Although Pennsylvania passed its $28 billion budget on time, the legislature recessed without acting on three key proposals by Gov. Tom Corbett - pension reform, privatization of liquor sales and a $1.8 billion transportation funding package.

Since the transportation funding bill was not passed, most of the seed money for the Central Susquehanna Valley Thruway (CSVT) is not available, and, as of now, the project is at a standstill.

"We can't start without the funding, and since it was not passed, we are in limbo right now," Sandra Tosca, PennDOT District 3-0 executive, said Friday.

The 13-mile road and bridge project, expected to take 10 years to construct, would help alleviate congestion on the Routes 11 and 15 "strip" between Selinsgrove and Shamokin Dam and Route 147 in the Northumberland area.

"It (the funding bill) came through the Senate committee on second consideration, but I think we ran out of time in the House," said state Rep. Lynda Schlegel Culver. "At first glance, we didn't have enough votes to get it passed."

The House leadership thought it would be better to focus on the budget proposal, she said.

Under the funding bill, Pennsylvania would have allocated $408 million from the state's motor license fund, getting its money from the state gasoline tax and motor vehicle license, registration and other fees.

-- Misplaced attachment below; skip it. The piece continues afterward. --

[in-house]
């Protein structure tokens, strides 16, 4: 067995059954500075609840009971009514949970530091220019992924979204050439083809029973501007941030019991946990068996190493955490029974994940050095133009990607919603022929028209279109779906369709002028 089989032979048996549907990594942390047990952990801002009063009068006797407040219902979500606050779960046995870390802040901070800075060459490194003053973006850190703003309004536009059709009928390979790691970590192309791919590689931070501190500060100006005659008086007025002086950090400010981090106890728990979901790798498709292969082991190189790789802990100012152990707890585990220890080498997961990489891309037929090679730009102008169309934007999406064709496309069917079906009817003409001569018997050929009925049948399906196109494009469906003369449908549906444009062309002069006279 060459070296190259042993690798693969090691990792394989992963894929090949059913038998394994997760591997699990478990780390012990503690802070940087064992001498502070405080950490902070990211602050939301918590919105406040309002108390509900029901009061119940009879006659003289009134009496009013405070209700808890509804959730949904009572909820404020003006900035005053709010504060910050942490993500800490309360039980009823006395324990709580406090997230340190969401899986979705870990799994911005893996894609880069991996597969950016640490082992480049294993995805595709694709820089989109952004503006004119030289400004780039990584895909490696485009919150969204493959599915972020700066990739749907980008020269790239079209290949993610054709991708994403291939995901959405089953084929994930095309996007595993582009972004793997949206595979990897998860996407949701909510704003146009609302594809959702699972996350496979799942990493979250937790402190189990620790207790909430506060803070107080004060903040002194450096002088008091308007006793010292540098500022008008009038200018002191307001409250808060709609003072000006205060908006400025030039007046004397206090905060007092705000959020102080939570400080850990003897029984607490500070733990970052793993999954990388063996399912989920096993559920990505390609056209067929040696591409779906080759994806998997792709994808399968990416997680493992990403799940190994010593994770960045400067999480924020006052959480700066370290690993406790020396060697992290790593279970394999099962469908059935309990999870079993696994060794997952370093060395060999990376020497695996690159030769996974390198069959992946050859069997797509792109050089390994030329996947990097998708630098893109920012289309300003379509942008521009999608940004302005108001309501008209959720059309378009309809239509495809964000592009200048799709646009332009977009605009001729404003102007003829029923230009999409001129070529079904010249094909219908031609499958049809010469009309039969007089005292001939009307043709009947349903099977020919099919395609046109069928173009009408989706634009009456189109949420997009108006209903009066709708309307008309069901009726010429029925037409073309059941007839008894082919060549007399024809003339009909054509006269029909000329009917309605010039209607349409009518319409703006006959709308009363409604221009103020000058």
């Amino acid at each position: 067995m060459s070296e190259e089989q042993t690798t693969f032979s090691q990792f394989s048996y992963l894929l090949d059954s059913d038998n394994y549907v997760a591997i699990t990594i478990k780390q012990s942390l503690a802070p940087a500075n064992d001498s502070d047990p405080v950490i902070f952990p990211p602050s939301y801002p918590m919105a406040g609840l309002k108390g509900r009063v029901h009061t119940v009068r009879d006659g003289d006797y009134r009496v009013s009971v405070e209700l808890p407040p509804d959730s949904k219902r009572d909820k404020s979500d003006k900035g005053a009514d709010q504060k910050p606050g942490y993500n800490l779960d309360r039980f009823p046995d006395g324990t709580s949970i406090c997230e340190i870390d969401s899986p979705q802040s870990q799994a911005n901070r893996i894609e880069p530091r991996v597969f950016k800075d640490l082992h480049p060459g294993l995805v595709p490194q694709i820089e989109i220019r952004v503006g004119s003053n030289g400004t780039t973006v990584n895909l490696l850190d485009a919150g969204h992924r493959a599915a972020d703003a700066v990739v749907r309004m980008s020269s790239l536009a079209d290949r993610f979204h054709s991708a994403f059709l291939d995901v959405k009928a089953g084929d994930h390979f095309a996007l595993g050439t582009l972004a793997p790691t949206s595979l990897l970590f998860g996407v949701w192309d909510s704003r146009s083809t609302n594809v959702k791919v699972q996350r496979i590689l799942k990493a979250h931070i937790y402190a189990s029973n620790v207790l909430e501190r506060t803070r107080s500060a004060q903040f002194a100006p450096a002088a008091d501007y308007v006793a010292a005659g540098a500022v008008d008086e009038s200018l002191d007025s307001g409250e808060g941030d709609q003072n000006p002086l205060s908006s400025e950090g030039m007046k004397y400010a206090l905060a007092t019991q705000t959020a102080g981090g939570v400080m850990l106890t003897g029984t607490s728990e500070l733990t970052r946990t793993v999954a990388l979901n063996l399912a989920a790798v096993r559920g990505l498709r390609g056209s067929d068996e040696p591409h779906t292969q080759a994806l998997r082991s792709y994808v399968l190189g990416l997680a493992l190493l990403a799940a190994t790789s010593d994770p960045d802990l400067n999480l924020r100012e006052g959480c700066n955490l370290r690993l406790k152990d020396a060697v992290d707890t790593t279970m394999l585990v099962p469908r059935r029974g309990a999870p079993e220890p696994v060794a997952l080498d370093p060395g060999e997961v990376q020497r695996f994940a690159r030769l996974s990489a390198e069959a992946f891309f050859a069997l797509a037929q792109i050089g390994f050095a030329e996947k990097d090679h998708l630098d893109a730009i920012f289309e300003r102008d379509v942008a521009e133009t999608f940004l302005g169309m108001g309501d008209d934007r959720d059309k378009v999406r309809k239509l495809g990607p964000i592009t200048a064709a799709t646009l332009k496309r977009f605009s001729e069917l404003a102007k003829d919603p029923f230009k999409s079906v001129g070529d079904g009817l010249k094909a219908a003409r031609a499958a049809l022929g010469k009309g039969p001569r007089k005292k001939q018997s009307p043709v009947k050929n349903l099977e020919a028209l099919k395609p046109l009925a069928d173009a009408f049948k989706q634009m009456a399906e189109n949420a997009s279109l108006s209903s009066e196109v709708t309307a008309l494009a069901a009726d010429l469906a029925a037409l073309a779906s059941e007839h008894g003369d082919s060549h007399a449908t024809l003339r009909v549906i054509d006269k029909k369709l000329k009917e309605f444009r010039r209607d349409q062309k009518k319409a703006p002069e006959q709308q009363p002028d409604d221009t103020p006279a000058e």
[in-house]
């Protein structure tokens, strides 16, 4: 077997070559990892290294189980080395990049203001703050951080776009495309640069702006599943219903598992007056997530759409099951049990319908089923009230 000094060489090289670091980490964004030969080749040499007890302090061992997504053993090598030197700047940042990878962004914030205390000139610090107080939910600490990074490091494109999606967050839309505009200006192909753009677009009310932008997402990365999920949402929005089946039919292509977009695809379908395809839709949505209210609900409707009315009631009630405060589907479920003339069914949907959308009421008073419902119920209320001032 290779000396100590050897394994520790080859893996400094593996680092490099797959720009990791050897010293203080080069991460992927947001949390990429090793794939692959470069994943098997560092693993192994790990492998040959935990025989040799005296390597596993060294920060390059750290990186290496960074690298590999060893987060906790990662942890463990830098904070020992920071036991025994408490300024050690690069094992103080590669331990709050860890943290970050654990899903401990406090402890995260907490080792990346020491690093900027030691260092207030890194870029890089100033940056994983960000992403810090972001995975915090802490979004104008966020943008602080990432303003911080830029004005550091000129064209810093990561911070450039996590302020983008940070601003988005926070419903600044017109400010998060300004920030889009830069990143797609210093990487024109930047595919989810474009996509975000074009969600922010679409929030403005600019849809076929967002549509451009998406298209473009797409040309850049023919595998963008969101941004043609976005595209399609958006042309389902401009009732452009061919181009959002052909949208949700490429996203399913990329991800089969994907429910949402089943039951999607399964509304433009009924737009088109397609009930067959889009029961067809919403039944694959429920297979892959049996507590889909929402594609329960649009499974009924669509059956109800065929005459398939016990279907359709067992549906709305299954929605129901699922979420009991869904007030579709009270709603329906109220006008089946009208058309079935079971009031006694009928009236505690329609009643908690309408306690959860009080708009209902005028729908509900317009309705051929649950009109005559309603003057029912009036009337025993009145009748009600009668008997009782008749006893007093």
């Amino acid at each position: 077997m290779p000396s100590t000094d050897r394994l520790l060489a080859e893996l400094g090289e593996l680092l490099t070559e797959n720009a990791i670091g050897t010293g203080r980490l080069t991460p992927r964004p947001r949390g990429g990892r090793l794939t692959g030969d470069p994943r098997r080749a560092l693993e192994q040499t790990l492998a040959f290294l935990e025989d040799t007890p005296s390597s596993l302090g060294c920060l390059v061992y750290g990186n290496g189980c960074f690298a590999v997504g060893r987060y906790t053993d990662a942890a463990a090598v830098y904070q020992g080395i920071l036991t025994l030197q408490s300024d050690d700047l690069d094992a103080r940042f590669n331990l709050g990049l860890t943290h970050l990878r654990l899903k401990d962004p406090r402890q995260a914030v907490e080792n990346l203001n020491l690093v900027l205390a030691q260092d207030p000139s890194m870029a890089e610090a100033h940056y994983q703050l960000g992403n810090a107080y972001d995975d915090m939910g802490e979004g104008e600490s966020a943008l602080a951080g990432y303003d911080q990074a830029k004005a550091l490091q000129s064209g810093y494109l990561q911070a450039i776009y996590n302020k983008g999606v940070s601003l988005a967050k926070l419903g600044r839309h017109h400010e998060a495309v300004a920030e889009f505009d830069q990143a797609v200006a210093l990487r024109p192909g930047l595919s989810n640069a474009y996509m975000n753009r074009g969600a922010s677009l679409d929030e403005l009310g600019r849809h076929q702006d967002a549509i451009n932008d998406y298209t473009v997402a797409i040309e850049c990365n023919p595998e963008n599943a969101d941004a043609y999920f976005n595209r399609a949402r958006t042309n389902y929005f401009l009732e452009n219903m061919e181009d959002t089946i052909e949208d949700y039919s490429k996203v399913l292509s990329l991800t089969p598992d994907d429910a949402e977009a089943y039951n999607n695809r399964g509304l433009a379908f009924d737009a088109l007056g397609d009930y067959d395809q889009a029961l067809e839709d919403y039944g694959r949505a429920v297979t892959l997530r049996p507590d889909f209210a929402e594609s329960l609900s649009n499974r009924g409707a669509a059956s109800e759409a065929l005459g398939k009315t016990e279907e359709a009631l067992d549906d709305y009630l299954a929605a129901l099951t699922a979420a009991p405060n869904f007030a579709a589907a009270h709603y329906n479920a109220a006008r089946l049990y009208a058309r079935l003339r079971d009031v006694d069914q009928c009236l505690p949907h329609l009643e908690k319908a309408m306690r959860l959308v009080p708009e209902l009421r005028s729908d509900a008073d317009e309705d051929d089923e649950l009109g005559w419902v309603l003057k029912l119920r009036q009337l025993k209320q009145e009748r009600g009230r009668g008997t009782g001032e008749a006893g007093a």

The remaining $150 million in funding for the CSVT will come from the Applachian Regional Commission, which has already pledged its support for the thruway.

In an April press conference announcing the state commitment, PennDOT Secretary Barry J. Schoch said the project is important to the economy, safety and lifestyle of the area surrounding Routes 11 and 15.

"When you're sitting in traffic on a daily basis and congestion, that's not supporting your lifestyle," Schoch said in April. "When you're waiting and you don't know how long it's going to take to get home, that's not supporting your lifestyle."

The increase in funding would come by phasing out a cap on a wholesale fuel tax over the next five years, generating $2 billion a year for highways, bridges, mass transit and other transportation programs.

Culver maintains that the purpose of the bill is not just to have the CSVT in place, but to make Pennsylvania's roads and bridges safer.

"The thruway is something we've been working on since 1997, and it will not only alleviate congestion but bring economic development as 10,000 jobs will be created to construct it," she said.

Culver added, "This bill will also result in 150 bridges in Northumberland County being rehabilitated. The cost was analyzed to be $2.50 extra spending a week for consumers, but isn't that amount worth it for safety?"

PennDOT officials said that the plans are in place, and they will act aggressively if the funding comes through.

"As I understand it, the legislature will revisit the transportation budget in September when lawmakers come back into session," Tosca said. "We will study what we need to do and go from there."

"We will be meeting in August and figuring out how to proceed," Culver said. "It's my hope that we can get this passed. If something happens to the bridge or there is a flood, there is no access in that area. There is no way we can ignore this anymore," Culver said. "Based on the letters and emails that I've received from my consitutents, many people want to see these investiments go through."